National Association of Attorneys General
Trade Talks and Attorneys General: Moving Forward, Backwards, or Just Sideways – And Why Should We Care?
Why should we trade at all? From the time the first village that learned to make superior arrowheads made contact with a village that had invented a better fishhook, and they agreed to make an exchange, trade has been viewed by economists as a way to provide each group with better benefits at a lower overall cost than either could achieve on their own. Nevertheless, it is still likely that the fishhook makers in village one and the arrowhead makers in village two were skeptical that these trades were a good idea. These same concerns and trade-offs between getting better products at lower costs for society as a whole with inflicting potential losses on small groups who lose their existing business have continued to play out ever since.
In the present day, as trade negotiations have moved beyond merely removing protectionist tariffs and expanded wide-ranging efforts to facilitate commerce by removing barriers and standardizing regulations, those initial concerns have been overlaid with issues that echo many of the federalism debates that resonate at a national level. Will pressures for uniformity create a “race to the bottom?” How are regulatory and business concerns to be balanced in setting standards? And how, when, and where should regulated parties be able to challenge the regulations? Each of these long-standing debates has its counterparts in current trade negotiations and, as the parties charged with enforcing state regulatory measures, attorneys general may find many points of interest and concern in the present debates, including tobacco.
History of Trade Negotiations
A bit of history can help to set the stage. A series of trade liberalization talks began after World War II. The first five rounds of negotiations, which produced the General Agreement on Trade and Tariffs (GATT) and subsequent amendments thereto, took place between 1947 and 1960; involved between 13 and 38 countries; dealt only with tariffs, and took between five and 11 months each to negotiate. Thereafter, the size of the negotiating groups and the topics at issue began to expand. Not surprisingly, the timing for completion of each round also began to expand with each new round. The sixth round began in 1964, involved 62 countries, including the members of the European Economic Community as the forerunner of the European Union (EU), covered tariffs and anti-dumping measures, and took 37 months to negotiate.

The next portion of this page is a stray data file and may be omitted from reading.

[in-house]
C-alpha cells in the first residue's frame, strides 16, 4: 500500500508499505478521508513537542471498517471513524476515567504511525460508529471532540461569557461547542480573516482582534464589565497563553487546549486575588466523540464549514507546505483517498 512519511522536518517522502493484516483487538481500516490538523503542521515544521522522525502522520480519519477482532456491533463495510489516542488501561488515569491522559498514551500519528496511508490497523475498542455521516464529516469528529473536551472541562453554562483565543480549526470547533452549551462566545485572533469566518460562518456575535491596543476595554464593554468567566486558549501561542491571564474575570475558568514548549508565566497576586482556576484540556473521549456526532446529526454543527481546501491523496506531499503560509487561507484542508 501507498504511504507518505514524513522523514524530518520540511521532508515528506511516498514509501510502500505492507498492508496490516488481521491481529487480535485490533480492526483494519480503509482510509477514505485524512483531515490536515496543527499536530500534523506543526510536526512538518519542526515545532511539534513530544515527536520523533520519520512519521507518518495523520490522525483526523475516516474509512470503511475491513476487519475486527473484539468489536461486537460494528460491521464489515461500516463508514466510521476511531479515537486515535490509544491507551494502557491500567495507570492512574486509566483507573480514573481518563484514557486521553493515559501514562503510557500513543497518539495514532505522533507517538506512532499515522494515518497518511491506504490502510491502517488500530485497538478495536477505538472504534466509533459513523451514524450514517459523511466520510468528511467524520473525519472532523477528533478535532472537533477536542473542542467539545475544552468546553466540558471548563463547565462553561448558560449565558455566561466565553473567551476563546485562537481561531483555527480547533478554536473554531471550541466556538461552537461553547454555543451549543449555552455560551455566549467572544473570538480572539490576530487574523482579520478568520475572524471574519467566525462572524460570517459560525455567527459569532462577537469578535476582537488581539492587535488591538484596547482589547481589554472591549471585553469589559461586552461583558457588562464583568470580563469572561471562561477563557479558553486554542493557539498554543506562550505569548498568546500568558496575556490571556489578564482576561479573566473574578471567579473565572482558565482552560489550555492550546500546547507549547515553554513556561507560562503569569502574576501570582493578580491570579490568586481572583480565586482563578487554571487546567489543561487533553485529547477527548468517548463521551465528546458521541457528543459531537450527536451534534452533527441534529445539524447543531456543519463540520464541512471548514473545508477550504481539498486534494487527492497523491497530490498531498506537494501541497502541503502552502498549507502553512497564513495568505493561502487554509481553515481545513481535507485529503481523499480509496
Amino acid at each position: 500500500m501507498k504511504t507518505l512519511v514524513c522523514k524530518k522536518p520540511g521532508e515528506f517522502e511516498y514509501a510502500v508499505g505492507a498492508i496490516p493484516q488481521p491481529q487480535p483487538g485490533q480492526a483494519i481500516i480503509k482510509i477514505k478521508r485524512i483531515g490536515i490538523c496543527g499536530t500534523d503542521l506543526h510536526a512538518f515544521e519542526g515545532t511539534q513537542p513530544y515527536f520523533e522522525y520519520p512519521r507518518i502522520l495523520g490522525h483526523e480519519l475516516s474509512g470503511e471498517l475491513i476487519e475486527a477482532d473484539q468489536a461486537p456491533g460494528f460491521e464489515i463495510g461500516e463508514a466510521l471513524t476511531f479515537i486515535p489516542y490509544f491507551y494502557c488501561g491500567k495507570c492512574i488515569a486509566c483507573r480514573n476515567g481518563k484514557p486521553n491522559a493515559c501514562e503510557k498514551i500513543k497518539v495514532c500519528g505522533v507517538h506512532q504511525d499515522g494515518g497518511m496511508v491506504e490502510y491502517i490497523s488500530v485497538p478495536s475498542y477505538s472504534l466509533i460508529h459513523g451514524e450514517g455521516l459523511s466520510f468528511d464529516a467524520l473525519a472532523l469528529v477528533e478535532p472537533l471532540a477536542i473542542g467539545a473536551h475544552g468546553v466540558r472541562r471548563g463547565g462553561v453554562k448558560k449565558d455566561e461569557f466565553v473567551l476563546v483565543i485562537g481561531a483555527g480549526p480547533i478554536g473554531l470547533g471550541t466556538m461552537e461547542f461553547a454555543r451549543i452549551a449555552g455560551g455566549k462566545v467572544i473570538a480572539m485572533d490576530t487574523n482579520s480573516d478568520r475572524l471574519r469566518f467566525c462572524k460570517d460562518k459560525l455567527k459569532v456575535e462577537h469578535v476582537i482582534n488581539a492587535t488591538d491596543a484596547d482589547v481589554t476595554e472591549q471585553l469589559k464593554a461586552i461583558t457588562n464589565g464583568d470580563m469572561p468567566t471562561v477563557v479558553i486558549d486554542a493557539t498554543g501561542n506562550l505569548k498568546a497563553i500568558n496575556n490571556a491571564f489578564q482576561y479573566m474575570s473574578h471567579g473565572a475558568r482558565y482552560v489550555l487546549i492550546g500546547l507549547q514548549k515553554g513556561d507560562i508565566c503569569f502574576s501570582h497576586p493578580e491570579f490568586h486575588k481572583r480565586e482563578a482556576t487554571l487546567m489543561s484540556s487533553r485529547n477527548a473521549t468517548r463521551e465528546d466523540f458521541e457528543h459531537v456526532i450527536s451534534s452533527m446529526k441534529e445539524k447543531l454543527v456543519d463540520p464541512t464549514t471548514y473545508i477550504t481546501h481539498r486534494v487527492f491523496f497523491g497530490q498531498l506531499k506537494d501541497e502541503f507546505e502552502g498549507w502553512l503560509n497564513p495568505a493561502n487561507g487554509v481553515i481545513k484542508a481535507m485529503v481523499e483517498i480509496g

The seventh round began in 1973, involved 102 countries, took 74 months to negotiate and covered not only tariffs but also a variety of non-tariff trade barriers. It did result in huge reductions in tariffs, some $300 billion compared to $40 billion in the sixth round and about $5 billion in the fifth round. The eighth (Uruguay) round began in 1986, lasted 87 months, involved 123 countries and resulted in the creation of the World Trade Organization (WTO), which has grown to 159 members since its establishment in 1995. It dealt with both tariffs and non-tariff measures relating to goods ranging from machinery to intellectual property, textiles, agriculture, and more, and created dispute settlement mechanisms between governments. Another accomplishment of the Uruguay round was the creation of the General Agreement on Trade in Services (GATS) which had the same goal of removing barriers to trade in services as had previously been done with respect to trade in goods.
After resting from those labors for a few years, the WTO members initiated a ninth round of negotiations in November 2001, known as the Doha Round. This round sought to tackle tariffs and non-tariff measures in areas ranging from agriculture to automobiles, patents to pharmaceuticals, textiles to tobacco, and everything in between; as well as setting standards for labor and environmental protection (to keep standards in more regulated countries from being dragged down by competition from less protective economies); and prescribing provisions for protecting competition, investment, encouraging transparency in regulatory provisions and much more. The countries belonging to the WTO span the entire range of development from the most advanced economies in the United States, Canada, and the EU to recently emerging and fragile economies in Africa and Asia. As a result, it was recognized that concessions that the former could make easily might not be possible in the short term for the latter economies and would have to be phased in, adding further complexity to the process of trying to reach a consensus that 160 diverse entities could accept.
Not surprisingly, in light of the history above, the Doha Round, which will have been in progress for 156 months by this November, is nowhere near reaching an agreement. Substantial progress has been made in numerous areas, but a full agreement, spanning the great range of topics to be covered and the full range of countries involved, has been stymied time after time. Each country’s perceived needs to protect its own internal, parochial interests has, at one point or another, precluded its ability to take the final steps towards agreement. Indeed, even when the parties decided to step back in December 2013 and just try to implement a set of procedural accords intended to help facilitate the processing of goods whose import and export had already been agreed to (such as agreeing on a common documentation protocol or common provisions for how regulations would be published), that agreement foundered when India refused to allow it to go into effect in July 2014 pending resolution of some of its other substantive concerns.